In essence, Amerigraphics at least allows recovery for the continuing expenses despite the net loss, which is a breath of fresh air for many businesses.
In order to protect start-up companies or businesses who operate at a net loss for at least five (5) years, brokers and risk managers often recommend the use of a Valued Business Income Form. The valued form was first drafted by Henry R. Dalton, a Boston insurance agent, in the late 1800s.
Valued forms pay a set amount for each period of business suspension. The time period could be twenty-four hours, one week, or one month.
Because the limit is established prior to the loss, there is no need to perform a lengthy calculation to establish the amount of loss. This means that the issue of a net loss or net profit is addressed prior to the insurance being purchased. There also is no coinsurance clause. Valued forms remove some the uncertainties that can affect recovery under the standard forms (ie. operating at a net loss). Valued forms, however, come with high premiums and not every business may benefit from their use.
The FC&S Bulletin warns on the use of valued forms:
There are several reasons that professionals are cautious of using the valued form of coverage. One reason is that some underwriters believed it created a moral hazard. Companies might profit from the coverage, actually ending up better off during the time of interruption than they would have been if it was business as usual.
This is a valid concern. Careful underwriting of a company’s business plan is necessary to counter this possibility. The form should be used as a tool to craft coverage that is suited to companies in their developmental stages, and careful review of the company’s business plan is necessary. It should not be used just because a company is operating at a net loss.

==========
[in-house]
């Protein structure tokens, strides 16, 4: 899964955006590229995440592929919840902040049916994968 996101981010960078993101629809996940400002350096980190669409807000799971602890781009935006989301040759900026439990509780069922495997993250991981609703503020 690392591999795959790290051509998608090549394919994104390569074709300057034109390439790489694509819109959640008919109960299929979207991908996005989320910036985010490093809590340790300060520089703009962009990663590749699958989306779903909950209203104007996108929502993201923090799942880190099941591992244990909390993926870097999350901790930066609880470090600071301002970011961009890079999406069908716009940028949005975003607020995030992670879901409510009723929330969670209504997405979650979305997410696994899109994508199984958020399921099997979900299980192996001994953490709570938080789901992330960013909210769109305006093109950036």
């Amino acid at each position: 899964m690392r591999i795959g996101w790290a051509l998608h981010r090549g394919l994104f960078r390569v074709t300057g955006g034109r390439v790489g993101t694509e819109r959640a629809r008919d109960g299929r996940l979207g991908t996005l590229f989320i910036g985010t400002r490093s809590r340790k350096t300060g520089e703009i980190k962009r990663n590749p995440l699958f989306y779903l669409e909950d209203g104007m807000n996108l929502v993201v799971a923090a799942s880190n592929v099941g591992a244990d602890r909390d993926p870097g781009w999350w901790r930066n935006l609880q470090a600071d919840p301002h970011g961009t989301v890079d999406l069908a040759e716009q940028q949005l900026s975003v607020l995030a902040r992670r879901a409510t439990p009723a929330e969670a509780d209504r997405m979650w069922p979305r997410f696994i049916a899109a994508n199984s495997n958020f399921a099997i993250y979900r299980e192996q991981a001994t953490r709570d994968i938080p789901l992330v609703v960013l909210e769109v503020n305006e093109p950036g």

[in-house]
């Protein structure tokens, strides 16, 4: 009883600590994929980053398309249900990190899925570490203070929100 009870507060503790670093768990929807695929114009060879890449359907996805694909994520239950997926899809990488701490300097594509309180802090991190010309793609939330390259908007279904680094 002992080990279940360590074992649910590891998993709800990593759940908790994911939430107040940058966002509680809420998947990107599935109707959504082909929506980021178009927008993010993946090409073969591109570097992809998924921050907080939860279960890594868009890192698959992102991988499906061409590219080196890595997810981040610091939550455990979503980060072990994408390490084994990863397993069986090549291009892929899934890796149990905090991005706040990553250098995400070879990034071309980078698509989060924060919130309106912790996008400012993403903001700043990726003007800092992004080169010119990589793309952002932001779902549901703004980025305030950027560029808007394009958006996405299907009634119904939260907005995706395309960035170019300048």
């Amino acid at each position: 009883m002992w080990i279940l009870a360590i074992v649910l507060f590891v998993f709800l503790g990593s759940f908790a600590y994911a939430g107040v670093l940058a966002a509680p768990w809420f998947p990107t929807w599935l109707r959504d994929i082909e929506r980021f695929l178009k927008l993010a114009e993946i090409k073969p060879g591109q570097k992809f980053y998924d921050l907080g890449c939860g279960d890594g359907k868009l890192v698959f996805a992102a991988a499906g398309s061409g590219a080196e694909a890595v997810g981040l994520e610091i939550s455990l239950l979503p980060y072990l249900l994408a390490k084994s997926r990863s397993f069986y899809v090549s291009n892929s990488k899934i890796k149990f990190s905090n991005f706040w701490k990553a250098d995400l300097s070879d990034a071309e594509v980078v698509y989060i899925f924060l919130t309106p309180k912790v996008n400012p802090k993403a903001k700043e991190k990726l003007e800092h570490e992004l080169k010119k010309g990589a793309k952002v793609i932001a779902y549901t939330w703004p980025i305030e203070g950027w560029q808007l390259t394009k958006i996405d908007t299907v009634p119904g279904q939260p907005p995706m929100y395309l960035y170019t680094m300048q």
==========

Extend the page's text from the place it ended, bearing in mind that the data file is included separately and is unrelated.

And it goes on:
Another potential problem with the valued form is that insureds assume the burden of setting the limit of coverage. Even though this method does not rely on the insured’s internal financial data when adjusting the loss, it does require careful preparation of a business income worksheet by the insured when the coverage is underwritten. Special attention must be given to the amount of anticipated continuing expenses, as well as any extra expense that might be incurred. The insured must realize that the limit established for each unit of recovery (day, week, or month) is the maximum amount recoverable during each recovery unit.
[…]Another reason to possibly avoid using the valued form is, in the event of a partial suspension of business, the form pays a percentage of the per unit limit. It is important that companies understand that the amount paid each day will be decreased proportionately when a partial shutdown occurs. This percentage is equal to the value of lost production or income divided by its normal value prior to the loss. The formula for a partial suspension is as follows:
Lost Production x Working Day Limit = Partial Loss Payment
As an example, a company may lose $50,000 in production during a month that normally would generate production valued at $200,000. If the recovery limit in this situation is $5,000 per day, the partial suspension would be adjusted as follows:
$50,000 = 1 x $5,000 = $1,250 recovery per day
The partial loss formula would be triggered when only a portion of the business is suspended because of a loss. It also comes into play as a company begins to resume operations after a total suspension.